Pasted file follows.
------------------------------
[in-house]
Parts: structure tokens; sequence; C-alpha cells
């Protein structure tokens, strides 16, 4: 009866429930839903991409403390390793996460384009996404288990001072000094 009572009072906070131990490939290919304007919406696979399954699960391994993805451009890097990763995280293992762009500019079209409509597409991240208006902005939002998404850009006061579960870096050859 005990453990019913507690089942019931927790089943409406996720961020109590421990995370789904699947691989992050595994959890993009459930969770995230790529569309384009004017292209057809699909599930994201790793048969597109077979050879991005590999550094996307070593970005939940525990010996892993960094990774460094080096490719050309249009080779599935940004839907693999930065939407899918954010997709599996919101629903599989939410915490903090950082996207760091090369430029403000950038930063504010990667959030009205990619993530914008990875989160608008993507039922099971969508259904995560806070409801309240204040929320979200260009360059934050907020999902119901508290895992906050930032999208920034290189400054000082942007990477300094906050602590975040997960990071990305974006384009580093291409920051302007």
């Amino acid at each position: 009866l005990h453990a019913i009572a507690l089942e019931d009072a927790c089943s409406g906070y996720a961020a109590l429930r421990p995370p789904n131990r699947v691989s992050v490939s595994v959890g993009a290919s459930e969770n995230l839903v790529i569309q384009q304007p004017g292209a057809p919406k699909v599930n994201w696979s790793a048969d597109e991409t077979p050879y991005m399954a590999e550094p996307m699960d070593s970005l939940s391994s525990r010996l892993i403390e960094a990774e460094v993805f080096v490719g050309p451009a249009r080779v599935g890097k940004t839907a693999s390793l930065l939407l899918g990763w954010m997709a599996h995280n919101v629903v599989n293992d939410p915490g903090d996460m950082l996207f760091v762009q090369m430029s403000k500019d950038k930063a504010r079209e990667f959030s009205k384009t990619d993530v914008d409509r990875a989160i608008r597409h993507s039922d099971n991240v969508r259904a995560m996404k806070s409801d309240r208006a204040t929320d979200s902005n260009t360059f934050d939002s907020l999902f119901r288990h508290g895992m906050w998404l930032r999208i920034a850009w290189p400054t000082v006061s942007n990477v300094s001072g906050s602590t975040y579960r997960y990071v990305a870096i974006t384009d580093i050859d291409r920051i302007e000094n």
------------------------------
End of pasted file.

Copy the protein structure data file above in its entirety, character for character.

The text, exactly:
[in-house]
Parts: structure tokens; sequence; C-alpha cells
């Protein structure tokens, strides 16, 4: 009866429930839903991409403390390793996460384009996404288990001072000094 009572009072906070131990490939290919304007919406696979399954699960391994993805451009890097990763995280293992762009500019079209409509597409991240208006902005939002998404850009006061579960870096050859 005990453990019913507690089942019931927790089943409406996720961020109590421990995370789904699947691989992050595994959890993009459930969770995230790529569309384009004017292209057809699909599930994201790793048969597109077979050879991005590999550094996307070593970005939940525990010996892993960094990774460094080096490719050309249009080779599935940004839907693999930065939407899918954010997709599996919101629903599989939410915490903090950082996207760091090369430029403000950038930063504010990667959030009205990619993530914008990875989160608008993507039922099971969508259904995560806070409801309240204040929320979200260009360059934050907020999902119901508290895992906050930032999208920034290189400054000082942007990477300094906050602590975040997960990071990305974006384009580093291409920051302007």
């Amino acid at each position: 009866l005990h453990a019913i009572a507690l089942e019931d009072a927790c089943s409406g906070y996720a961020a109590l429930r421990p995370p789904n131990r699947v691989s992050v490939s595994v959890g993009a290919s459930e969770n995230l839903v790529i569309q384009q304007p004017g292209a057809p919406k699909v599930n994201w696979s790793a048969d597109e991409t077979p050879y991005m399954a590999e550094p996307m699960d070593s970005l939940s391994s525990r010996l892993i403390e960094a990774e460094v993805f080096v490719g050309p451009a249009r080779v599935g890097k940004t839907a693999s390793l930065l939407l899918g990763w954010m997709a599996h995280n919101v629903v599989n293992d939410p915490g903090d996460m950082l996207f760091v762009q090369m430029s403000k500019d950038k930063a504010r079209e990667f959030s009205k384009t990619d993530v914008d409509r990875a989160i608008r597409h993507s039922d099971n991240v969508r259904a995560m996404k806070s409801d309240r208006a204040t929320d979200s902005n260009t360059f934050d939002s907020l999902f119901r288990h508290g895992m906050w998404l930032r999208i920034a850009w290189p400054t000082v006061s942007n990477v300094s001072g906050s602590t975040y579960r997960y990071v990305a870096i974006t384009d580093i050859d291409r920051i302007e000094n």